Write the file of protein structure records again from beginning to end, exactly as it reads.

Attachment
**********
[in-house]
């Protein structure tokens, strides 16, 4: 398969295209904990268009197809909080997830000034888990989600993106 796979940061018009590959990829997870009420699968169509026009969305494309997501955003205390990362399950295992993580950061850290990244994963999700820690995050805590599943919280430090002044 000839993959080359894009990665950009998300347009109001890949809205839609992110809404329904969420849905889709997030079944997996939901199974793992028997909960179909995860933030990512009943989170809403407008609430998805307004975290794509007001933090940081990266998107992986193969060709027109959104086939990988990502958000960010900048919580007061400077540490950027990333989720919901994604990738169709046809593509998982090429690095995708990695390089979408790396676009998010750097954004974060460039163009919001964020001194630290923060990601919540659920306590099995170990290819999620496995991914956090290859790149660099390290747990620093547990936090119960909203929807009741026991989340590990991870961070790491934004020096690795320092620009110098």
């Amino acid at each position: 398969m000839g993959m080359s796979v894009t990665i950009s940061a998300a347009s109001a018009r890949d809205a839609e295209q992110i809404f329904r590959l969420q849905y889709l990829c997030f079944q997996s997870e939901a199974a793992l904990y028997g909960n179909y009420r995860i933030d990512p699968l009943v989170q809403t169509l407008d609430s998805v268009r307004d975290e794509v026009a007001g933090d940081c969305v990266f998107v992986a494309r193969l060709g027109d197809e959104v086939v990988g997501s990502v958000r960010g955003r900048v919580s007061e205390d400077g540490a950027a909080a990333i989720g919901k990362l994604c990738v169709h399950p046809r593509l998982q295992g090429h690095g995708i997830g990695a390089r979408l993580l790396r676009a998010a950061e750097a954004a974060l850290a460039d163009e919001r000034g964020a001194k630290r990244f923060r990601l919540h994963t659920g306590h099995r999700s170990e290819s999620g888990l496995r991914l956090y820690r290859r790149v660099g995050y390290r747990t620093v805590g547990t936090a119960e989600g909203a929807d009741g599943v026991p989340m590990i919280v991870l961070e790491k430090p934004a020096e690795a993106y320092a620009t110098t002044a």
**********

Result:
[in-house]
């Protein structure tokens, strides 16, 4: 398969295209904990268009197809909080997830000034888990989600993106 796979940061018009590959990829997870009420699968169509026009969305494309997501955003205390990362399950295992993580950061850290990244994963999700820690995050805590599943919280430090002044 000839993959080359894009990665950009998300347009109001890949809205839609992110809404329904969420849905889709997030079944997996939901199974793992028997909960179909995860933030990512009943989170809403407008609430998805307004975290794509007001933090940081990266998107992986193969060709027109959104086939990988990502958000960010900048919580007061400077540490950027990333989720919901994604990738169709046809593509998982090429690095995708990695390089979408790396676009998010750097954004974060460039163009919001964020001194630290923060990601919540659920306590099995170990290819999620496995991914956090290859790149660099390290747990620093547990936090119960909203929807009741026991989340590990991870961070790491934004020096690795320092620009110098």
């Amino acid at each position: 398969m000839g993959m080359s796979v894009t990665i950009s940061a998300a347009s109001a018009r890949d809205a839609e295209q992110i809404f329904r590959l969420q849905y889709l990829c997030f079944q997996s997870e939901a199974a793992l904990y028997g909960n179909y009420r995860i933030d990512p699968l009943v989170q809403t169509l407008d609430s998805v268009r307004d975290e794509v026009a007001g933090d940081c969305v990266f998107v992986a494309r193969l060709g027109d197809e959104v086939v990988g997501s990502v958000r960010g955003r900048v919580s007061e205390d400077g540490a950027a909080a990333i989720g919901k990362l994604c990738v169709h399950p046809r593509l998982q295992g090429h690095g995708i997830g990695a390089r979408l993580l790396r676009a998010a950061e750097a954004a974060l850290a460039d163009e919001r000034g964020a001194k630290r990244f923060r990601l919540h994963t659920g306590h099995r999700s170990e290819s999620g888990l496995r991914l956090y820690r290859r790149v660099g995050y390290r747990t620093v805590g547990t936090a119960e989600g909203a929807d009741g599943v026991p989340m590990i919280v991870l961070e790491k430090p934004a020096e690795a993106y320092a620009t110098t002044a």